Cuban agriculture
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Cuba backtracks on food reforms as conservatives resist change

Cuba backtracks on food reforms as conservatives resist change
HAVANA | BY MARC FRANK

Cuba decided at a secretive Communist Party congress last week to
reverse market reforms in food distribution and pricing, according to
reports in official media, reflecting tensions within the party about
the pace of economic change.

President Raul Castro unveiled an ambitious market reform agenda in one
of the world’s last Soviet-style command economies after he took office
a decade ago, but the reforms moved slowly in the face of resistance
from conservatives and bureaucrats.

At the April 16-19 congress, Castro railed against an “obsolete
mentality” that was holding back modernization of Cuba’s socialist
economy. But he also said the leadership needed to respond quickly to
problems like inflation unleashed by greater demand as a result of
reforms in other sectors.

In response, delegates voted to eliminate licenses for private wholesale
food distribution, according to reports over the past week in the
Communist Party daily, Granma, and state television.

Delegates said the state would contract, distribute and regulate prices
for 80 to 90 percent of farm output this year, compared to 51 percent in
2014, according to debates broadcast in edited form days after the event.

Reuters reported in January that Cuba had begun a similar rollback in
some provinces, increasing its role in distribution again and regulating
prices. The decision at the congress will extend that program.

Data released in March showed that Cuba’s farm output has barely risen
since 2008, when Castro formally took over from his brother Fidel,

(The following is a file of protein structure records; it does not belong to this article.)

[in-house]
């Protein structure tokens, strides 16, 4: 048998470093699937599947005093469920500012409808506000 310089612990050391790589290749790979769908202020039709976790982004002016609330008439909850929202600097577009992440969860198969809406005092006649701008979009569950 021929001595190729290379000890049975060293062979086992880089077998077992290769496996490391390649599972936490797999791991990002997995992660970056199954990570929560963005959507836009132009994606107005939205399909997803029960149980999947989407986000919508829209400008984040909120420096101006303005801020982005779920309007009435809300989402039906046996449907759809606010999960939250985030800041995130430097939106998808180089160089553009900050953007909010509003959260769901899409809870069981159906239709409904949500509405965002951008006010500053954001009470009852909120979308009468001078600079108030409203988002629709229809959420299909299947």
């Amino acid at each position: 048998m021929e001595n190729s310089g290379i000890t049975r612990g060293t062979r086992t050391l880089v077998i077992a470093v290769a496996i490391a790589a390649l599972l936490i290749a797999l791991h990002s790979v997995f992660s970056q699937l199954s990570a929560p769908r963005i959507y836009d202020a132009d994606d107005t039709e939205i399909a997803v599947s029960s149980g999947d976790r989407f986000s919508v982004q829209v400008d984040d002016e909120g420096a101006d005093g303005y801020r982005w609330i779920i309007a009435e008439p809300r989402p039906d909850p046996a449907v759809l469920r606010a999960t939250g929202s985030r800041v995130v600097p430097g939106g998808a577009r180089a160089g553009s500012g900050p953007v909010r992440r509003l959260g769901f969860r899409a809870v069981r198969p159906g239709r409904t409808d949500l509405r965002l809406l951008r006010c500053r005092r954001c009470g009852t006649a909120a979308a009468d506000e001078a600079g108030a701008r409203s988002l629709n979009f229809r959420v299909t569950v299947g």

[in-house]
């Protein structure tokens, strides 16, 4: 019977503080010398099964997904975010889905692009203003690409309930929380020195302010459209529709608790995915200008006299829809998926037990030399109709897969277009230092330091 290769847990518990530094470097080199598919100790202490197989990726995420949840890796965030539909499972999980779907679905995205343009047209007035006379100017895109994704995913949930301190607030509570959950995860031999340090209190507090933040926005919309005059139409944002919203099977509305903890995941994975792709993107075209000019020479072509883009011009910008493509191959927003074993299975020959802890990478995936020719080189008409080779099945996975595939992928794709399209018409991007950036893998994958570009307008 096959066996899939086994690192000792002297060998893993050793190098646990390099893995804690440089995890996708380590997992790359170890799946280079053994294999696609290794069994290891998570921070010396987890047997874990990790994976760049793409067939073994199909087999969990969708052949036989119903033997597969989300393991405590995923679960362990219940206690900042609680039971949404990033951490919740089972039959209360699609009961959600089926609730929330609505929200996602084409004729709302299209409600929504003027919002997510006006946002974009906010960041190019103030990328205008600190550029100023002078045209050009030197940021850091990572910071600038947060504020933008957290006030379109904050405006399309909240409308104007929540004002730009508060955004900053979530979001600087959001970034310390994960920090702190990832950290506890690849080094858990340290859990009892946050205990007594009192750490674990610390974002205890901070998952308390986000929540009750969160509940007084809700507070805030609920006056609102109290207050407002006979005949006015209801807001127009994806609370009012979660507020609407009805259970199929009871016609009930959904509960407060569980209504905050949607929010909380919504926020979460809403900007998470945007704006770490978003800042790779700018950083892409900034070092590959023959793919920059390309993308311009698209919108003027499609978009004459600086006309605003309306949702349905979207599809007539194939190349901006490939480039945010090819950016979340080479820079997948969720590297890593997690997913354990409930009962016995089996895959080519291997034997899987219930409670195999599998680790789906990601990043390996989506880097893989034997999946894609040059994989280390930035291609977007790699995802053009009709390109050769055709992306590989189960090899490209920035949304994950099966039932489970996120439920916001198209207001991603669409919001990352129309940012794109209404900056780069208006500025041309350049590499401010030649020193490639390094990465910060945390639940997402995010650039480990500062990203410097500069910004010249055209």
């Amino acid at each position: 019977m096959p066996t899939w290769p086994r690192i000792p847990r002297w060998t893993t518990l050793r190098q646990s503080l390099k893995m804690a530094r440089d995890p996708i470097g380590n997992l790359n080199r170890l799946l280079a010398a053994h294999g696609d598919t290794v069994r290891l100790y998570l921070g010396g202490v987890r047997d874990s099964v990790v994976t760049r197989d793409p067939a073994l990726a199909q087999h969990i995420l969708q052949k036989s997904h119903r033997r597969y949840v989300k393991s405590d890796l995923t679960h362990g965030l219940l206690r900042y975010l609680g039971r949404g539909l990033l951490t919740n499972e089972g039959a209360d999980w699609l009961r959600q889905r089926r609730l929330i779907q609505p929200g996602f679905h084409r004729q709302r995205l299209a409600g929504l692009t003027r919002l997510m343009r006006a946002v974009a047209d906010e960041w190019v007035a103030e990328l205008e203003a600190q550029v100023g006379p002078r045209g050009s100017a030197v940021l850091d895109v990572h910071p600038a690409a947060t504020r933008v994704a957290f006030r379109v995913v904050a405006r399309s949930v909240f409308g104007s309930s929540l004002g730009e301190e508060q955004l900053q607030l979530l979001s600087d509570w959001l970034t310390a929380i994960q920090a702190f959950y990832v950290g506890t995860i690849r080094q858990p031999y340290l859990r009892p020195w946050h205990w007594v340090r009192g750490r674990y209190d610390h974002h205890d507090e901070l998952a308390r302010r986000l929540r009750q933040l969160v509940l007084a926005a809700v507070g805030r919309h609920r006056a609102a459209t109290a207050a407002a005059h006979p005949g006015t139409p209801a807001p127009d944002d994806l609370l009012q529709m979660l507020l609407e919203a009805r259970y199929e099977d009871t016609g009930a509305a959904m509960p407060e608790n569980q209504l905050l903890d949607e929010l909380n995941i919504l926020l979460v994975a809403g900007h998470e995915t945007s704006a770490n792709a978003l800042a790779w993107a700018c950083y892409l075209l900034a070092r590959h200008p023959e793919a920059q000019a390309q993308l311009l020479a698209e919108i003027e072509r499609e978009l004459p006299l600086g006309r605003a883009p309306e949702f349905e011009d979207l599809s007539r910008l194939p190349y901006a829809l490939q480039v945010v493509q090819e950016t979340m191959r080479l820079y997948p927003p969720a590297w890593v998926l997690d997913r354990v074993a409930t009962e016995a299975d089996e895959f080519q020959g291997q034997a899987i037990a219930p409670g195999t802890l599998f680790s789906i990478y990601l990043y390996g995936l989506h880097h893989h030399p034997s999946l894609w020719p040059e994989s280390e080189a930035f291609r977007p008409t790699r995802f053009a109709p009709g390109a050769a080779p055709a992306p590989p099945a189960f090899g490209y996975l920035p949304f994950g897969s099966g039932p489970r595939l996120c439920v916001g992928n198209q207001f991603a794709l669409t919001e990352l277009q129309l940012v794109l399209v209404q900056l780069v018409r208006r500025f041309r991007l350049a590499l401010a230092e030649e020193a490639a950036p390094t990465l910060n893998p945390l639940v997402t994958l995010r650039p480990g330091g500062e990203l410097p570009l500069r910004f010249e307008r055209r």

contributing to a spike in food prices blamed on supply-demand mismatch.

Cuba imports more than 60 percent of the food it consumes.

The Union of Young Communists’ newspaper, Juventud Rebelde, reported
late last year that the price of a basket of the most common foods
increased 49 percent between 2010 and early 2015.

There are no government statistics on food inflation.

While hurricanes and drought have played a part in poor farm output,
some experts and farmers say Cuba did not go far enough in allowing
farmers freer access to seeds and fertilizers to increase production.

BACKTRACKING

But demand is rising fast. Relaxation of restrictions on self-employment
has led to a boom in small restaurants, at a time when Cuba’s detente
with the West is leading to record numbers of tourists and an emerging
consumer class.

According to the reports, there was no discussion at the congress of
moving ahead with plans to allow farmers to buy supplies from wholesale
outlets, instead of having them assigned by the state.

Nor was there mention of another reform, also adopted five years ago and
never implemented, to have cooperatives join forces to perform tasks
currently in state hands, for example ploughing fields.

The state owns nearly 80 percent of arable land in Cuba, leasing most of
it to cooperatives and individual farmers. It has a monopoly on imports
and their distribution.

“They never fully carried out the reforms and gave them time to work.
They stopped half way and appear unable to come up with any other
solution than backtracking,” said a local agriculture expert, who asked
to remain anonymous.

He said farmers often had no equipment and few supplies such as seed.

The government reported leafy and root vegetable output at 5 million
tonnes in 2015, similar to 2008, and unprocessed rice and bean
production of 418,000 tonnes and 118,000 tonnes, compared with 436,000
tonnes and 117,000 tonnes eight years ago.

Cuba produced 363,000 tonnes of corn last year, just 3,000 more than
when Castro took office.

(Editing by Cynthia Osterman)

Source: Cuba backtracks on food reforms as conservatives resist change |
Reuters – www.reuters.com/article/us-cuba-reforms-idUSKCN0XQ2LK

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